One other vital difference between Xcom and JA: weapon range. In Xcom, there was no range limit, and no accuracy penalty for firing at longer range. So one of the best tactics was to send out a point man (an expendable rookie, usually) to brave the spotting duty, while you "covered" him with the rest of the unit. Once an enemy was located, you could shoot at him with your back line troops, from outside of his line of sight range, with complete impunity. The aliens would only fire back when they could see the attacking soldier (assuming they had unspent action points remaining that turn). In Jagged Alliance, you can forget that strategy. Particularly early in the game, when you have mercs with questionable aim and weapons with short range and unreliable properties, you have to get in pretty close. And there was a rough zone between the time when the enemy started using grenedes (OUCHIE) and when long range rifles and the mercs to use them finally became available. Yet as the enemy's own weapons and aim improved, as you neared his power centers or attacked the other refineries, the ability to launch a frontal assault successfully waned away. I found myself having to use stealth more and more, and to set up ambushes of my own and lure the enemy to them. Even the slightest noise could alert the enemy to your presence, so even when trying to be stealthy, it was easy to be discovered. Thus, certain mercs talented in stealth operations became the mainstays of my force -- once I could afford them.
So we come to Jagged Alliance 2. This sequel came out in 1999, several years after the original. In fact, they might be well on to finishing JA3 by now, for all that I know. There are a ton of improvements over the original, while retaining the same essence: just what you look for in a sequel. The mercs are back (many of the same characters, although most of the originals have been retired from the game, one way or another). The heart of the combat system, the sector by sector gameplay, the need for financing, for local guards/militia to defend your areas, all the best elements of the original game are in here. And that is some great news! This game is engrossing, challenging, difficult, and loads of fun to play.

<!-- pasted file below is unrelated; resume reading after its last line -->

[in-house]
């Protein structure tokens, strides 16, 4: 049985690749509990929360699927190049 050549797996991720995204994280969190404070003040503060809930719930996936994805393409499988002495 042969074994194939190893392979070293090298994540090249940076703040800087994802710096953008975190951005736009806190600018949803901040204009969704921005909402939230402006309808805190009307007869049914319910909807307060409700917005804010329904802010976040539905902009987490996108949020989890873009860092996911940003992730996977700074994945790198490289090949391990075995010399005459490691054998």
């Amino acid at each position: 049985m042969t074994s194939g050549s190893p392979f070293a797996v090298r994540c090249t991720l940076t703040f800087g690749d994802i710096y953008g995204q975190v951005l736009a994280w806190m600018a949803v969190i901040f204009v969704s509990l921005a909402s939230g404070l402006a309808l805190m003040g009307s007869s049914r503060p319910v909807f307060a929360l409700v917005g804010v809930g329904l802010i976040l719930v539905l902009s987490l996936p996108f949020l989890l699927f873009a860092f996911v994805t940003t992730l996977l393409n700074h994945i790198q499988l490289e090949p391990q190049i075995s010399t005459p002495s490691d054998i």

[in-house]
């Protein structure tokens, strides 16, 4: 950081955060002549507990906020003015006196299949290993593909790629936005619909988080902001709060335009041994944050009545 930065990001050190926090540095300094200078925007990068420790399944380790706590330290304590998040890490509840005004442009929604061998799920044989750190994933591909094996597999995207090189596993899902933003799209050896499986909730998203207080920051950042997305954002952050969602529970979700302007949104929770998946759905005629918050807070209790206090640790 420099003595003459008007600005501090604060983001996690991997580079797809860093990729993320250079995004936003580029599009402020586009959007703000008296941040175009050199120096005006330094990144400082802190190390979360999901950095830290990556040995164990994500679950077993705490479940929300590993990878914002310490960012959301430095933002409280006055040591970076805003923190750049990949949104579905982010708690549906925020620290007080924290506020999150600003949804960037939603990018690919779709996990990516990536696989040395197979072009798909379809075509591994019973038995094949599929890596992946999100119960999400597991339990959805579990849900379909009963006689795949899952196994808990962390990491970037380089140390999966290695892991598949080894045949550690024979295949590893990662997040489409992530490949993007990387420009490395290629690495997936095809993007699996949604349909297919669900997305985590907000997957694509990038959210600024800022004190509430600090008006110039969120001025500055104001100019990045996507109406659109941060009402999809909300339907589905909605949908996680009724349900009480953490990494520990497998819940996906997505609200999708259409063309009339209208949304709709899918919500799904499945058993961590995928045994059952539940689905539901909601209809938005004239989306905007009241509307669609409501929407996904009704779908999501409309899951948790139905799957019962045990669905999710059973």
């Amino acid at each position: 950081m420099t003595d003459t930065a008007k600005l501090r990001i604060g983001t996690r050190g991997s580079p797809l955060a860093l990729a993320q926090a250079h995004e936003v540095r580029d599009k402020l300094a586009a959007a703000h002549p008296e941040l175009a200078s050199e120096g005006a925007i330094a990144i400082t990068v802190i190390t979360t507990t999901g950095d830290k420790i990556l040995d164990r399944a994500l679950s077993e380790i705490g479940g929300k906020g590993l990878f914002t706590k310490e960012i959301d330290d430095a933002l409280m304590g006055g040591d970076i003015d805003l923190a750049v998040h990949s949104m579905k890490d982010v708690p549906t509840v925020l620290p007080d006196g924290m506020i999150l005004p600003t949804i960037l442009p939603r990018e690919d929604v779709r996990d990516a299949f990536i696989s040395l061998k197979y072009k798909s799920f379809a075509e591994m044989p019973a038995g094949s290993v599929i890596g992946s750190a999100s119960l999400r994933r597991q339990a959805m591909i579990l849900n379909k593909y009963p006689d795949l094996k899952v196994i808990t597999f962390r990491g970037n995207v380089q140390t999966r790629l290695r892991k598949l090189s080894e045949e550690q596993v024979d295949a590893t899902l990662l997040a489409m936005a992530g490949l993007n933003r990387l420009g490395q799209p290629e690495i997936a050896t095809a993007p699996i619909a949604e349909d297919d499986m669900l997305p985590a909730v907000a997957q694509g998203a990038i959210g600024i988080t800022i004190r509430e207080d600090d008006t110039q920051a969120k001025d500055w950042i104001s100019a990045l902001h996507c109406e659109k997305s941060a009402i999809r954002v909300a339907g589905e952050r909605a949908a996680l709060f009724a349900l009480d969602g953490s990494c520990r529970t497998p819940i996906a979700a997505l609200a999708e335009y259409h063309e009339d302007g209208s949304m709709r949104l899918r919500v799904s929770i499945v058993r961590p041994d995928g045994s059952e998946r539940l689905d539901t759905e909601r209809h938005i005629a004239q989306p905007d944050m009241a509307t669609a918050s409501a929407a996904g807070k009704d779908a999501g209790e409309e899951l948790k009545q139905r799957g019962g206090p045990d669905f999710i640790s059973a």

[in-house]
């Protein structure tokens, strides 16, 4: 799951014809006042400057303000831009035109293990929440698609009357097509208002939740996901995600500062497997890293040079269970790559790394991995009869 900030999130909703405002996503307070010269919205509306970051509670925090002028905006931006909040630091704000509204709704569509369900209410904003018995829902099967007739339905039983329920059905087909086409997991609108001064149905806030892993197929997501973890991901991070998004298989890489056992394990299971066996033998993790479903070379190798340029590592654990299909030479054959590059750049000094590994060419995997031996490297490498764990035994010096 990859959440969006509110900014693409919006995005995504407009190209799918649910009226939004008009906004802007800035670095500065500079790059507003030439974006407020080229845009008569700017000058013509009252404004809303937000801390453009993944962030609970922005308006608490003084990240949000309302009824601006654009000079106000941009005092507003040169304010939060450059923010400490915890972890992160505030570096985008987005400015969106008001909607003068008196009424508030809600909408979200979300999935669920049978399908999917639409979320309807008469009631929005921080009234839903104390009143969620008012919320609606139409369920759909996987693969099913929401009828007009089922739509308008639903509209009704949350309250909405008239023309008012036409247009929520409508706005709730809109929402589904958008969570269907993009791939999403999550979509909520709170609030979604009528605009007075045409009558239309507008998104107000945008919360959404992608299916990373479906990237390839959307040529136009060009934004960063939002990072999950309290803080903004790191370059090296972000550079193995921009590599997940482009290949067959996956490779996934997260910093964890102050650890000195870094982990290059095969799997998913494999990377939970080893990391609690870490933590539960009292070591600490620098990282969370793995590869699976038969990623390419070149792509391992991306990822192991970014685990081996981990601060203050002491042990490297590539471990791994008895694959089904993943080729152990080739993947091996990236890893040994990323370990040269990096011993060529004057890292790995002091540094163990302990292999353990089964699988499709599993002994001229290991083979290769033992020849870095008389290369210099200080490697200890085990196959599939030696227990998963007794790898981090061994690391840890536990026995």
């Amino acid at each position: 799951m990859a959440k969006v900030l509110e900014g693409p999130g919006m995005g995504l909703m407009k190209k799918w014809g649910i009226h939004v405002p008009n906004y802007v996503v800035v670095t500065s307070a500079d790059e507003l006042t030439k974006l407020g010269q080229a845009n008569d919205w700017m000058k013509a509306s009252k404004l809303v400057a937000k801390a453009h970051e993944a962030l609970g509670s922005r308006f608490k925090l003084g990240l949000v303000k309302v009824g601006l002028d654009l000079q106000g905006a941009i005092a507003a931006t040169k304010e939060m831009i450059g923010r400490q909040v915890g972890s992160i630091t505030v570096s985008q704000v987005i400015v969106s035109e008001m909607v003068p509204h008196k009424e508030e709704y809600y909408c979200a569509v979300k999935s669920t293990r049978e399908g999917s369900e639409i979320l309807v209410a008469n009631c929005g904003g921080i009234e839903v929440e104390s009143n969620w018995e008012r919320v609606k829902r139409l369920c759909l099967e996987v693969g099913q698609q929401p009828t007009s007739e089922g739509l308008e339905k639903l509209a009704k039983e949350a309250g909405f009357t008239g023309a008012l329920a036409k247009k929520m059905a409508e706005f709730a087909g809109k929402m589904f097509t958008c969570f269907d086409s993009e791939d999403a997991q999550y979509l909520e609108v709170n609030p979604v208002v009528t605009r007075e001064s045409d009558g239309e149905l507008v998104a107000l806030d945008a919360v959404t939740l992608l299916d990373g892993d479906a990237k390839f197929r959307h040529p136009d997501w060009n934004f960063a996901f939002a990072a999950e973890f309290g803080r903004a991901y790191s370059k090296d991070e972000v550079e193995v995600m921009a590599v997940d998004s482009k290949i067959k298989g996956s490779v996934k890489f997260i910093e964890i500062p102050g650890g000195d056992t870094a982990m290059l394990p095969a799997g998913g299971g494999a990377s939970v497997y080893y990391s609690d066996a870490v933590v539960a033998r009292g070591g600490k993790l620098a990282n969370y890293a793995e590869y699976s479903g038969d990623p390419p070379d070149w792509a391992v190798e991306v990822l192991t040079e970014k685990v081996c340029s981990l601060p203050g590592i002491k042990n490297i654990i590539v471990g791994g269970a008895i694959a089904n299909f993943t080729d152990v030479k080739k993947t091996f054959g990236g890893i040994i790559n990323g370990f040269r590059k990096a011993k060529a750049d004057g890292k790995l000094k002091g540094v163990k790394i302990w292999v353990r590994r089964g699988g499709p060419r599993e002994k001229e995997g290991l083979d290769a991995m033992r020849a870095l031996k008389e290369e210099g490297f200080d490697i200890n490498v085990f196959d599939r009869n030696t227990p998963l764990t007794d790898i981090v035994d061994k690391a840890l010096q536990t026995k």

Being already familiar with the game -- how to use items, manage movement points, decide how much extra time to spend on aiming before pulling the trigger (usually as much as can be allowed, with a few exceptions), with an understanding of the need for noncombat skills and specialists, as well as managing my funds, I skipped the manual and jumped right in.
The first thing I ended up doing, was sitting and reading through the "where are they now" blurbs for all the retired, dismissed or slain mercs from the previous game. Most of the names and faces, voices and characters that I came to know are gone now. I was fascinated to read about them (Sir-Tech took time to write reasonable bios for each of them, giving me a sense of their passion not only for details, but for their fans, characters and story lines -- a STARK contrast to the raping of the story line from Diablo, in the making of Diablo II, for example). By the time I finished that, I was starting to get pumped up to play. There was still a lot of prep work left to do, though. I read through most of the bios for the active mercs, and eyed the relative costs, forming up tenative plans for who I might want to hire. One of the biggest changes from JA1 to JA2 is the new payment method. Before, mercs were paid by the day, up front for each day, with an open-ended contract. Thus, it was easier to endure losses. In JA2, there's a daily rate, also, but there's a weekly rate, and a biweekly rate, and all payment must be made up front. You can't afford to pay for two weeks and get a merc killed on the first day. Yet it's so tempting to pay for a week or two in advance, to cut costs and improve team morale and security. Every time you offer a contract extention to a merc, he has the chance to refuse. If such an extension comes due when the merc's morale is low, he might bail on you. That's not a pleasant thought. Also, it now costs money to train and equip the local militia, instead of paying them a daily salary. And who does the training? Your mercs! You have to stop and train your forces to acquire them. This takes mercs away from other duties, costs money, and more. Just one more thing to manage.